A pair of recent sales by Facebook (NASDAQ:FB) insiders aren't as troubling as they might seem, Fool contributor Tim Beyers says in the following video.
Investors don't typically want to see insiders selling on the open market, which is what we had here. Chief Financial Officer David Ebersman sold a total of 23,400 shares between $69.70 a share and $71.85 a share for a rich payday of more than $1.6 million.
Chief Accounting Officer Jas Athwal sold a more modest 3,000 shares at an average price of $66.88 apiece for a bit more than $200,000 in pre-tax proceeds. Yet both did well, especially when you consider that, only a year ago, Facebook shares were trading for just about $27 each.
So are they selling at the top? Hardly. Both executives still hold hundreds of thousands of shares. They also sold under the purview of a 10b5-1 trading plan, which means they controlled neither the timing nor the prices at which they sold.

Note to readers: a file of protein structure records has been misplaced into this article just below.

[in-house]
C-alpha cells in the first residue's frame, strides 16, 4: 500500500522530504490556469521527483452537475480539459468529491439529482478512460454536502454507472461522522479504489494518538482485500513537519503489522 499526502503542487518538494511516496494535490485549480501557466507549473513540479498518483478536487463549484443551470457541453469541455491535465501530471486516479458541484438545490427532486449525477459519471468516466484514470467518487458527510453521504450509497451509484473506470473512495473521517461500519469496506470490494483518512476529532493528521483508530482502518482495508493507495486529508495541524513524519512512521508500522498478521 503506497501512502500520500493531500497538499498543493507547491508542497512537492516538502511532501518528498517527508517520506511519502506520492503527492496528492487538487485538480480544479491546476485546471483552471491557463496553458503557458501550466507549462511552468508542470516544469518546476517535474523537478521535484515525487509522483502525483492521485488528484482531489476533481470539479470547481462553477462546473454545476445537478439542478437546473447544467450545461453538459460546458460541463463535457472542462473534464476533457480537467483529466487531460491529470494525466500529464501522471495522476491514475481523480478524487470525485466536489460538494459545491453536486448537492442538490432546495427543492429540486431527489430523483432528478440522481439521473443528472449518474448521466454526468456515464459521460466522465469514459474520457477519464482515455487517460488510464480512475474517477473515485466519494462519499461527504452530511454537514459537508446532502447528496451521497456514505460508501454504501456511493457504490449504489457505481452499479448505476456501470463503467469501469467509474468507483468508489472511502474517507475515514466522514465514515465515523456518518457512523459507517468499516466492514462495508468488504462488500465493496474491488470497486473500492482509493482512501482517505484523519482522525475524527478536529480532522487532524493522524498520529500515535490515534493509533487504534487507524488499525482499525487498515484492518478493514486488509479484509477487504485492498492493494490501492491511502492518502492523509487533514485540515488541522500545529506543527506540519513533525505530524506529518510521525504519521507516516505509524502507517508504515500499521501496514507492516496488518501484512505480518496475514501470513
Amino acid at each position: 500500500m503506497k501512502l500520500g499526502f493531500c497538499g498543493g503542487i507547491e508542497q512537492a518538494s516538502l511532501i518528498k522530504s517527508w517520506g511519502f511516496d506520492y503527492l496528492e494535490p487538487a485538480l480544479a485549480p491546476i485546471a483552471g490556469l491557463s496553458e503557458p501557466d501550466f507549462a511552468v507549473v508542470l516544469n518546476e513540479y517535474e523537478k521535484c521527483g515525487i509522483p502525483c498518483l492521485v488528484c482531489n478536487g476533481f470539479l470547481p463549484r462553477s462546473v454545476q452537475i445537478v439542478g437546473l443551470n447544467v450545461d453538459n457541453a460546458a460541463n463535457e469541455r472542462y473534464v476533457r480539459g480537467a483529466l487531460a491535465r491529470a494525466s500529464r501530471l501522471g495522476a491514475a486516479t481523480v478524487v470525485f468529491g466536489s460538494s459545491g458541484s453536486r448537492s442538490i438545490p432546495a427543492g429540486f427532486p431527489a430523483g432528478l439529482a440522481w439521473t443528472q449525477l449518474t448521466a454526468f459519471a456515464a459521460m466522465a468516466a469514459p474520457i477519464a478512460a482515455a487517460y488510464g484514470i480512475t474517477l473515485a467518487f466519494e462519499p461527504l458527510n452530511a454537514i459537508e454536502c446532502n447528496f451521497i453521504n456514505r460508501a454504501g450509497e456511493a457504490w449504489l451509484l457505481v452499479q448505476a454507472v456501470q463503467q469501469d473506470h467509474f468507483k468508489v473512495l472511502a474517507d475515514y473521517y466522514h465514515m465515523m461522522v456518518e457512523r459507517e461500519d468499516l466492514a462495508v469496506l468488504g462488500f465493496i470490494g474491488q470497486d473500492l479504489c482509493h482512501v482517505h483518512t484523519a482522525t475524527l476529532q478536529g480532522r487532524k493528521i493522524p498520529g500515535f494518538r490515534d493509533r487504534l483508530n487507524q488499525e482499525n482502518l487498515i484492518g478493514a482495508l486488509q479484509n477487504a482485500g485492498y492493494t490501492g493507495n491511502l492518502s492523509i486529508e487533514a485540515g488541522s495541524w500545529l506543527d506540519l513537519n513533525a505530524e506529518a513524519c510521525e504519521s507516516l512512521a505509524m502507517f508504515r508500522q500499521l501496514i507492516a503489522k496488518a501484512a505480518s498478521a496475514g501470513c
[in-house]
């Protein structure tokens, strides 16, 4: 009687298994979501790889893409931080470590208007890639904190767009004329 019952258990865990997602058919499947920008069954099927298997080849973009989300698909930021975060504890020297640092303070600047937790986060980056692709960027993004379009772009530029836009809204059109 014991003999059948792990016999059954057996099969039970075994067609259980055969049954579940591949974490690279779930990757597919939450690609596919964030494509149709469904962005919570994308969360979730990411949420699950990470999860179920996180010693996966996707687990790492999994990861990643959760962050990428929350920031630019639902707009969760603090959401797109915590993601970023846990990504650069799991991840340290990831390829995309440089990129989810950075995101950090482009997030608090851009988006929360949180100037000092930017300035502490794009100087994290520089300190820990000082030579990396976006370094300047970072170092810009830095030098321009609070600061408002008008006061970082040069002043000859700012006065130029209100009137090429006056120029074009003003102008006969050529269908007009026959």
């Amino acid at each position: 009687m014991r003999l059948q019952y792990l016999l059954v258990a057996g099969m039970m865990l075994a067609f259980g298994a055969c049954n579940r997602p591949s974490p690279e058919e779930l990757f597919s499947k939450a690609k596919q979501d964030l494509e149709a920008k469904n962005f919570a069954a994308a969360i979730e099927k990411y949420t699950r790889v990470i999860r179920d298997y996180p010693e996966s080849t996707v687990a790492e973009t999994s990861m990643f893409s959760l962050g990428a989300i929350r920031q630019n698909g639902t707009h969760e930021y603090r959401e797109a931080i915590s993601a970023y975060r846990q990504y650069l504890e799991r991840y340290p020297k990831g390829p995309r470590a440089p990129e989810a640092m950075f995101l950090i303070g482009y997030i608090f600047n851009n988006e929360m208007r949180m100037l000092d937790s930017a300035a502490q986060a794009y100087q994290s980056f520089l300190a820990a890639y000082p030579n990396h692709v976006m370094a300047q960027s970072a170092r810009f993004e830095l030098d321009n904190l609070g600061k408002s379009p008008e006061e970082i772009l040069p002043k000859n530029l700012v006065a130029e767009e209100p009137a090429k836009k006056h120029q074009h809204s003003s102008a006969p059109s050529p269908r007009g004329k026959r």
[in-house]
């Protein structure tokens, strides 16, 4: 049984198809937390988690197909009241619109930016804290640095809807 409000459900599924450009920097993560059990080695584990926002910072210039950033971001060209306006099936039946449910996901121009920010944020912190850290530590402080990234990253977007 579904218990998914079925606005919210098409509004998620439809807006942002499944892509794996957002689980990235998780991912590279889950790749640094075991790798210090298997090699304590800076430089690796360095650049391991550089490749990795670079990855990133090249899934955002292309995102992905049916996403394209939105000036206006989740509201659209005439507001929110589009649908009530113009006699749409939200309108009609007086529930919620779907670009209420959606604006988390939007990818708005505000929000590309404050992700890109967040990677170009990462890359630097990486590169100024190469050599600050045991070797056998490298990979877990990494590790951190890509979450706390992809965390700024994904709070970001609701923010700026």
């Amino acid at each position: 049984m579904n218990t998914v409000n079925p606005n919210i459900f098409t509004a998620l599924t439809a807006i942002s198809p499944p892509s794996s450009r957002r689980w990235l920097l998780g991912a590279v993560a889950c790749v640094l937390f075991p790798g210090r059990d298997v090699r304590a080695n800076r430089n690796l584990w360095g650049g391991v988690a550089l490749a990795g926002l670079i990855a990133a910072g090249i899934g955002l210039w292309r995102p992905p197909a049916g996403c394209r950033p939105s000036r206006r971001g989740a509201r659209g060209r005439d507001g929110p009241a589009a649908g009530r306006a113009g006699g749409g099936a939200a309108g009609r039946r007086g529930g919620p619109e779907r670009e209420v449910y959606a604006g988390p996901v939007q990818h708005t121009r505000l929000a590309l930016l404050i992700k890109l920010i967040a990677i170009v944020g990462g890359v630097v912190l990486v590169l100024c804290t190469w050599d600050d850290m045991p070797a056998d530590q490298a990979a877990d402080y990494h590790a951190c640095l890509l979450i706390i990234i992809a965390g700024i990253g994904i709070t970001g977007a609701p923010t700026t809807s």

If there's a reason to be concerned about Facebook, it's increasing competition or advertising dollars from not just Google but also Yahoo!, which is taking deliberate steps to cut out middlemen like Facebook and get closer to users.
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Investors should always want those representing their interests to have as much (or more!) to gain from a rising stock price, which is why Facebook's insider sales aren't nearly so bad as it seems. In fact, we believe in this principle so strongly that we're allowing our Chief Technology Officer, Jeremy Phillips, to put more than $100,000 of his own money in a company that Fool co-founder Tom Gardner calls it "the one everlasting investment" to make -- even if you never buy another stock. To learn this company's identity for free and see why Jeremy and Tom believe in it so strongly, all you have to do is click here now.
Tim Beyers is a member of the Motley Fool Rule Breakers stock-picking team and the Motley Fool Supernova Odyssey I mission. He owned shares of Google at the time of publication. Check out Tim's web home and portfolio holdings or connect with him on Google+, Tumblr, or Twitter, where he goes by @milehighfool. You can also get his insights delivered directly to your RSS reader.
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